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Thursday, 24 April 2014

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Cumbrian mum killed by blood clot after routine knee operation

A mum died of a blood clot following a routine operation, an inquest heard.

Rachel Ann Milligan, 36, who was morbidly obese, collapsed four days after keyhole surgery on her knee in June 2010.

She died at Whitehaven’s West Cumberland Hospital not long after her husband had rushed her to CueDoc when she recognised she was suffering symptoms of thrombosis.

A post mortem revealed Mrs Milligan, of Haig Avenue, Whitehaven, died of a pulmonary embolism due to obesity and recent surgery.

Simon Ward, deputy coroner for north and west Cumbria, recorded a narrative verdict saying her death was a consequence of a recognised complication following elective surgery.

The inquest, held at Cleator Moor Market Hall, heard how Mrs Milligan had suffered from thyroid problems which had resulted in her gaining four stones. She subsequently suffered problems with her knee and had previously undergone two successful surgeries on her right knee.

However, following bad weather in 2009, Mrs Milligan had slipped, ended up in pain, limping and needing to use two crutches.

Steven Allcock, an orthopedic surgeon at the West Cumberland Hospital, told the inquest Mrs Milligan was “significantly overweight’’ and he had had “reservations about surgery due to her size’’.

However, as she was “unresponsive’’ to physiotherapy, he agreed to perform surgery on her left knee.

Mrs Milligan’s surgery was carried out on June 25 and lasted 20 minutes. Her consent form had listed the risks including pulmonary embolism.

Mr Allcock said Mrs Milligan’s knee had seen a dramatic degree of wear and tear.

“Someone who was morbidly obese had a “very much higher risk of developing complications following surgery,’’ he told the inquest.

However, after her operation, Mr Allcock said Mrs Milligan was very well and making a normal recovery.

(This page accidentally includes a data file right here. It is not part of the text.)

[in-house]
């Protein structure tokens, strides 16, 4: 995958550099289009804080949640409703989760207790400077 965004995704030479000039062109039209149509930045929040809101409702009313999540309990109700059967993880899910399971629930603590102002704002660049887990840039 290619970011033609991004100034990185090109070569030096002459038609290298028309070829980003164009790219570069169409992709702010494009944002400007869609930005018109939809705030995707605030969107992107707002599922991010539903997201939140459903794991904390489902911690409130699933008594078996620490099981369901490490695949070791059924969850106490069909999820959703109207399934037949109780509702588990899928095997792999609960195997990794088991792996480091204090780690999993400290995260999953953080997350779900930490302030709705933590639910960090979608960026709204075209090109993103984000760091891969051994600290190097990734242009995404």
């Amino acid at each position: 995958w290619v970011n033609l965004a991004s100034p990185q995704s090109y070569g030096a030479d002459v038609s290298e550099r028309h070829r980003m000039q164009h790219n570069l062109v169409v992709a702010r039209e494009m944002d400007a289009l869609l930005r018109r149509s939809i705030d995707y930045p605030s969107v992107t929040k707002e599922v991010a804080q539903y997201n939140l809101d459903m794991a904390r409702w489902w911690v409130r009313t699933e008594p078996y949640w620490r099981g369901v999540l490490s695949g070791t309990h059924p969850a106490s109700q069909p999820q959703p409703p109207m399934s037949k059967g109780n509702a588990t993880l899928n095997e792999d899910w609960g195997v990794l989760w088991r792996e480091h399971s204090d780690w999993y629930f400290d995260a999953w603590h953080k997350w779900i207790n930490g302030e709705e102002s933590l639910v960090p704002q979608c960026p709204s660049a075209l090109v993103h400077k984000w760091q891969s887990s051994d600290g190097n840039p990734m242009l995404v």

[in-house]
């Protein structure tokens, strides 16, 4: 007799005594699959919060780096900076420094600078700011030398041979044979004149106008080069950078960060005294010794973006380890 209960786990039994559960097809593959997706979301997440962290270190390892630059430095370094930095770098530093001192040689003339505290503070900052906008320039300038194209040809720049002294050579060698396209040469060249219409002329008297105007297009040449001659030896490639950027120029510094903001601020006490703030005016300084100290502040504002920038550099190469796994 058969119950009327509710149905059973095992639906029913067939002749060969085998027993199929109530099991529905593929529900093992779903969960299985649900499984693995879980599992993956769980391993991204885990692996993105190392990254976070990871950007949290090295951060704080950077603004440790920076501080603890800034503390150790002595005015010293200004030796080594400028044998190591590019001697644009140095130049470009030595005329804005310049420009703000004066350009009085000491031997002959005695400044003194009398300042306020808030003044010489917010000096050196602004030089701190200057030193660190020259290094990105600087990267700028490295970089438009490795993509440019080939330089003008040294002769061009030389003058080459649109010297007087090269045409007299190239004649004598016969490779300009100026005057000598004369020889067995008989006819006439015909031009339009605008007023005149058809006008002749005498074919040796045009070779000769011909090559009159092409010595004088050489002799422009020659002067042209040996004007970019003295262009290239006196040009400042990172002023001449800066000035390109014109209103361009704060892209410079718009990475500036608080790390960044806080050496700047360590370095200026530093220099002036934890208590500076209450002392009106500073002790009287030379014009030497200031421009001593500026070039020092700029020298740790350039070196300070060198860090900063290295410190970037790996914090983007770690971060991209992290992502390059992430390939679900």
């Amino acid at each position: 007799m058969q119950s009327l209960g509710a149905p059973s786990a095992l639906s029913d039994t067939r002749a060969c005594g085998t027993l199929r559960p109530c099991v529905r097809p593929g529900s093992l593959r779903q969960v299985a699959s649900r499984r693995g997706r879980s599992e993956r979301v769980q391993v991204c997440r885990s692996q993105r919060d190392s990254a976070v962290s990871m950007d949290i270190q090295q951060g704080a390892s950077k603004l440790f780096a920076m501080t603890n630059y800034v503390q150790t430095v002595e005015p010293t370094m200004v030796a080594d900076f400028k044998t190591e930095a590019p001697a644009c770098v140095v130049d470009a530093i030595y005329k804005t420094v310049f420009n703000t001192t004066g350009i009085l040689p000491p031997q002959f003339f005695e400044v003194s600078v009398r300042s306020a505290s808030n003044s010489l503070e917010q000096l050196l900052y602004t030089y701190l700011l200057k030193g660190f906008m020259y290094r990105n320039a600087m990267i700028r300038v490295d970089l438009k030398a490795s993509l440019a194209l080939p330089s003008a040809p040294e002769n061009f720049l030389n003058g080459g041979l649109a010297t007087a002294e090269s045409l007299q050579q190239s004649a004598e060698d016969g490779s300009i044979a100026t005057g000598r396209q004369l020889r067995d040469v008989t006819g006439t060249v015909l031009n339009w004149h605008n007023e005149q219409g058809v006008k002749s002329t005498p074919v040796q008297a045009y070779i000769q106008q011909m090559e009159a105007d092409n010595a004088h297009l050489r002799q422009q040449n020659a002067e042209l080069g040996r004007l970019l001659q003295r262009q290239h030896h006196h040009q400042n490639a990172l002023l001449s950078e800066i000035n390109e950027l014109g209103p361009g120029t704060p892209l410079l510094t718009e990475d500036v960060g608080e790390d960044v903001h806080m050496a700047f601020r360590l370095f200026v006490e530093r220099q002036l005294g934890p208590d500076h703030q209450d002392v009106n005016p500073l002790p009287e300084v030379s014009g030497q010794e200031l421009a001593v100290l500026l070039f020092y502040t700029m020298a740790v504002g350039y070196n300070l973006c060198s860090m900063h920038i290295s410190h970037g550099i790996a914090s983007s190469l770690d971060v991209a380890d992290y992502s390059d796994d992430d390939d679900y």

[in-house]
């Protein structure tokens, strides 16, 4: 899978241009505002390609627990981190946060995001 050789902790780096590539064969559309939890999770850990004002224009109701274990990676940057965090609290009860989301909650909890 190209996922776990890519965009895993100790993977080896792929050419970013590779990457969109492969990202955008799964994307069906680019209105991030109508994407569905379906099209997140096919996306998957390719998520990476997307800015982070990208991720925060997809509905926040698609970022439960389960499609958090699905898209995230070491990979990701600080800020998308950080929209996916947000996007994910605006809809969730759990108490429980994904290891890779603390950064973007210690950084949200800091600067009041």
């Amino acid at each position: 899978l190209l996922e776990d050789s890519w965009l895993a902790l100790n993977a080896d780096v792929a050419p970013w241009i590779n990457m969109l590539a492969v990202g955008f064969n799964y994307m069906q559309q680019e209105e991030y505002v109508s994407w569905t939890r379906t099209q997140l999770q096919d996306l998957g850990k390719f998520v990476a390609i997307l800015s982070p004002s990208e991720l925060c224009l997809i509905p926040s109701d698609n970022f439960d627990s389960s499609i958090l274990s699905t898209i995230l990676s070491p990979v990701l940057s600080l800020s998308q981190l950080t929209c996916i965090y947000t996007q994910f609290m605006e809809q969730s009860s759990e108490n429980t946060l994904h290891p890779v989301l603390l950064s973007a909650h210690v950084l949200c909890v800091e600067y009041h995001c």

A calf compression was placed on her leg to encourage blood flow and this was later taken off following her operation and before she was taken back to a ward to recover.

There was no evidence to state who had taken off the compression.

It was suggested by another doctor that Mrs Milligan was given a drug called Heparin, which was used to reduce clotting.

However, Mr Allcock declined to give the drug stating there was a much greater risk of bleeding.

The risk of a fatal pulmonary embolism after an operation was one in 20,000 while a risk of bleeding was one in 100.

Mr Allcock said he wouldn’t routinely give Heparin unless there had been a previous history of a deep vein thrombosis and Mrs Milligan’s previous surgeries had been successful.

He hadn’t recorded his reason for declining the drug.

The inquest heard that following her death, staff had changed their system of note taking and documentation to demonstrate evidence of consideration, Mr Allcock said.

And he added that he was “deeply sorry’’ over Mrs Milligan’s death.

Belinda Fitzwilliam, a nurse at the West Cumberland Hospital, said she had talked to Mrs Milligan after her operation and had found her very stable.

There were no concerns.

The inquest heard from Carol Tyson, who was also recovering from surgery on the same ward as Mrs Milligan.

Mrs Tyson said Mrs Milligan had told her she was suffering a lot of pain at the bottom of her leg and had been sick.

“She didn’t appear to be pulling around,’’ Mrs Tyson said.

“She was really ill and in pain. In my opinion (her death) was avoidable.’’

Graeme Milligan, Mrs Milligan’s husband, said the couple had two teenage sons.

He told the inquest that when he had come to pick Mrs Milligan up from the hospital her face was bright red.

On July 29, Mrs Milligan was becoming more distressed. She rang the ward who told her to ring CueDoc.

CueDoc told her to immediately go to the hospital. Mrs Milligan died later that evening.


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